Toyota Prius passenger space

Passenger space in the front of the Prius is plentiful, as it was in the old model, and lots of adjustment for both the driver’s seat and steering wheel means getting comfortable behind the wheel is simple enough. What has improved compared to the old car is visibility, thanks to a lower bonnet that makes it easier to judge where the car is when slotting in and out of tight spaces, although rear visibility through the small split rear window isn’t great.

While in some countries the Prius comes fitted with expensive lithium-ion batteries, in the UK you’ll have to make do with nickel-hydride versions. They are cheaper but also a little bigger and, because they’re hidden under the rear seats, they eat into headroom for taller passengers.

Toyota Prius boot space

By locating the battery under the rear seat Toyota has freed-up extra boot space, so that it now offers a capacious 502 litres – 122 litres more than a Volkswagen Golf offers, and 57 litres more than you get in the current Prius.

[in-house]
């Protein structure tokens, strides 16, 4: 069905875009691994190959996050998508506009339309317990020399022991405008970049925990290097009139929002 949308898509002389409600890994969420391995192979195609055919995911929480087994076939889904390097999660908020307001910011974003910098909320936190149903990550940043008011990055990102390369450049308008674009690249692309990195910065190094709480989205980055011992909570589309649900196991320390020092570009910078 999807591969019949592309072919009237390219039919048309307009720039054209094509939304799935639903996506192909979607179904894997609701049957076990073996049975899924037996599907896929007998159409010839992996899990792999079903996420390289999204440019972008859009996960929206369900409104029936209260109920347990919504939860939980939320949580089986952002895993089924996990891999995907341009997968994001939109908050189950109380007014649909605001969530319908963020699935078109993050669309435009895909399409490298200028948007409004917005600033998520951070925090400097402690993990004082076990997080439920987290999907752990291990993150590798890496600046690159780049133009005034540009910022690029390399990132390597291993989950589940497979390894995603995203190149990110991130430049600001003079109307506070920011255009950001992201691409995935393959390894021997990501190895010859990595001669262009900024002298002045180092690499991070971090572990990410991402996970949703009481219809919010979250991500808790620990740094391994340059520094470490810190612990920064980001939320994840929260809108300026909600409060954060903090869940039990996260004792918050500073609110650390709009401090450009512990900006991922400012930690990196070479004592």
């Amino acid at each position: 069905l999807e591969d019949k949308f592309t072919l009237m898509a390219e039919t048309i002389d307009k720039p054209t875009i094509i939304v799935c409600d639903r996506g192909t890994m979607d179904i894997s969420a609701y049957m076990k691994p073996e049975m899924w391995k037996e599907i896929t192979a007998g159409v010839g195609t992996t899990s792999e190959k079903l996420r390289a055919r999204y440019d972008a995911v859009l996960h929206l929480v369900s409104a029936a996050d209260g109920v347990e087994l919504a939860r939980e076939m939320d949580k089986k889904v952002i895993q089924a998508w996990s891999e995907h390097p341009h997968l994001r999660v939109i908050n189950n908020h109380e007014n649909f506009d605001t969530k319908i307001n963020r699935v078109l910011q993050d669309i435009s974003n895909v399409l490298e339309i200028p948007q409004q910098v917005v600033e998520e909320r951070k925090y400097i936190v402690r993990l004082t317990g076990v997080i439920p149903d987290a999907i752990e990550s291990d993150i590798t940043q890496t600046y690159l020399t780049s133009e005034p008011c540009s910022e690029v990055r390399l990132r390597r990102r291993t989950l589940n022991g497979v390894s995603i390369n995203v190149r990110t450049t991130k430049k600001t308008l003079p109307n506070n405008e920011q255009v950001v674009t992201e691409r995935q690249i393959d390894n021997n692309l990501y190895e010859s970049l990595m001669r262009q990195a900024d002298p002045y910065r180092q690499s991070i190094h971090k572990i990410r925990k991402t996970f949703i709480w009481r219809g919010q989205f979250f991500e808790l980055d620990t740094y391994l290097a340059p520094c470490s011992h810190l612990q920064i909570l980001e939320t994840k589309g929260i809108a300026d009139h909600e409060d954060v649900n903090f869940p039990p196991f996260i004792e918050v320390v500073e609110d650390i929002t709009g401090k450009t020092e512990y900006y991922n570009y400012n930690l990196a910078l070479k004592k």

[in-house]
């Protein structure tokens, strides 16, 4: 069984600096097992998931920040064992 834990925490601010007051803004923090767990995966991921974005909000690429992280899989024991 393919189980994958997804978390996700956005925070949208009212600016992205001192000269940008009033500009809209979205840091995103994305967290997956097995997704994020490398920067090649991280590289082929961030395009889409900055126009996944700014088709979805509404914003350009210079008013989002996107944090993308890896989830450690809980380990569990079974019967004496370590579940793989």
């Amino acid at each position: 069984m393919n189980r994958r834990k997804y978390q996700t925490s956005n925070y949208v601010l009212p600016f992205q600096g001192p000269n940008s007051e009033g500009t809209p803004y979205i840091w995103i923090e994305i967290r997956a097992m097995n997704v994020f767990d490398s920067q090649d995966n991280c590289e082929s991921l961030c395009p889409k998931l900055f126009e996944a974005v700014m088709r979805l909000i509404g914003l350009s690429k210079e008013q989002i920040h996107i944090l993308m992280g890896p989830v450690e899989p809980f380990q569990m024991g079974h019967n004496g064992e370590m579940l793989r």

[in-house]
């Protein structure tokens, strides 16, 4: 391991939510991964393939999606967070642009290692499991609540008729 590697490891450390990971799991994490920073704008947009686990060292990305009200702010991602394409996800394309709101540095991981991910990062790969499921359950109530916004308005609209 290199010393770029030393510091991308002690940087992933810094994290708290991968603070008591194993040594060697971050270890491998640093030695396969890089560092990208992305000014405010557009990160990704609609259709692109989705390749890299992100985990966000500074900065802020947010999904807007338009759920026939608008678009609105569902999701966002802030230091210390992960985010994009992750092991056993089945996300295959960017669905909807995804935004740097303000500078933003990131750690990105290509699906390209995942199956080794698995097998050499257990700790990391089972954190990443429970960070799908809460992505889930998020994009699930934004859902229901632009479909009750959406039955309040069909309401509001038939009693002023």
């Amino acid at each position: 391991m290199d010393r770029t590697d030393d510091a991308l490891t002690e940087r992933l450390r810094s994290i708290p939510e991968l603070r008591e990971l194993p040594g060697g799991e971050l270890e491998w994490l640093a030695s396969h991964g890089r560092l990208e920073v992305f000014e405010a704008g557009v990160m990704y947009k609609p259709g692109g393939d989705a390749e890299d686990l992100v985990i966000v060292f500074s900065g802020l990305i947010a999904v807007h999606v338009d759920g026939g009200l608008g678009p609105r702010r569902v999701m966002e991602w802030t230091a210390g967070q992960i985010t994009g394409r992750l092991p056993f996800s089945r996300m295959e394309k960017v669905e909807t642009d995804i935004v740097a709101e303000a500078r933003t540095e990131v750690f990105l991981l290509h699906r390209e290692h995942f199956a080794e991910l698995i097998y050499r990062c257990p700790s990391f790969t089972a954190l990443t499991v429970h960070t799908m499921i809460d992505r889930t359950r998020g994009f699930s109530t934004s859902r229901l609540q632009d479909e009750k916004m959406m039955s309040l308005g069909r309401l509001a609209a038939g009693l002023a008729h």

The good news is that Toyota hasn’t just been content with giving the Prius a fancy new look – the changes under the skin are just as radical.

Toyota has given its hybrid an all-new TNGA (Toyota Next Generation Architecture) platform, which will soon underpin a variety of different models. As a result, it has a 60 per cent stiffer bodyshell than the outgoing car, which means it has a solid base for the all-new and sophisticated multi-link rear suspension.

Drive the new model back to back with the old car – something reviewers who attended the new car’s launch were able to do – and the changes are, we’re told, bordering on a revolution. Body lean in the corners has been cut significantly, allowing you to tackle a series of corners with real confidence, egged on by steering that is not only very accurate, but also a whole turn quicker from lock to lock.

Peel away from the country roads and onto the motorway and the benefits of the modern chassis and aerodynamic new body are also apparent. At speed the new Prius is much more refined than the old model, with more comfortable suspension and reduced road and wind noise. Even the constant engine drone (caused by the CVT gearbox – a big complaint of the old model) is more muted here.